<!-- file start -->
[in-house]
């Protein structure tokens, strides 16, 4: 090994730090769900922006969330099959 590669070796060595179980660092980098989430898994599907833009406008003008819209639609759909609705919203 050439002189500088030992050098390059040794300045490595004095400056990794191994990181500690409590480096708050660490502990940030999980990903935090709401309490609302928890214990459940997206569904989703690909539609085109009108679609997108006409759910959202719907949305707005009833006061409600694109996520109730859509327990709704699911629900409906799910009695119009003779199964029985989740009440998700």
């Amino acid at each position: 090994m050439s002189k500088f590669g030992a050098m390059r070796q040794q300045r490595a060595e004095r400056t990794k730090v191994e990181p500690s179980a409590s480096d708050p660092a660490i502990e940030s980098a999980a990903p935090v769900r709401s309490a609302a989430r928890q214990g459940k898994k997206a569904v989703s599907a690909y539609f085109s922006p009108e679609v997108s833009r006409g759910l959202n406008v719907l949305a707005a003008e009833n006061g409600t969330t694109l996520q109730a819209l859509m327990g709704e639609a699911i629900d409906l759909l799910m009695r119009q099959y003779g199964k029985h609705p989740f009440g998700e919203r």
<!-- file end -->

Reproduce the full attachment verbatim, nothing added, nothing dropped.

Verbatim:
[in-house]
């Protein structure tokens, strides 16, 4: 090994730090769900922006969330099959 590669070796060595179980660092980098989430898994599907833009406008003008819209639609759909609705919203 050439002189500088030992050098390059040794300045490595004095400056990794191994990181500690409590480096708050660490502990940030999980990903935090709401309490609302928890214990459940997206569904989703690909539609085109009108679609997108006409759910959202719907949305707005009833006061409600694109996520109730859509327990709704699911629900409906799910009695119009003779199964029985989740009440998700």
């Amino acid at each position: 090994m050439s002189k500088f590669g030992a050098m390059r070796q040794q300045r490595a060595e004095r400056t990794k730090v191994e990181p500690s179980a409590s480096d708050p660092a660490i502990e940030s980098a999980a990903p935090v769900r709401s309490a609302a989430r928890q214990g459940k898994k997206a569904v989703s599907a690909y539609f085109s922006p009108e679609v997108s833009r006409g759910l959202n406008v719907l949305a707005a003008e009833n006061g409600t969330t694109l996520q109730a819209l859509m327990g709704e639609a699911i629900d409906l759909l799910m009695r119009q099959y003779g199964k029985h609705p989740f009440g998700e919203r």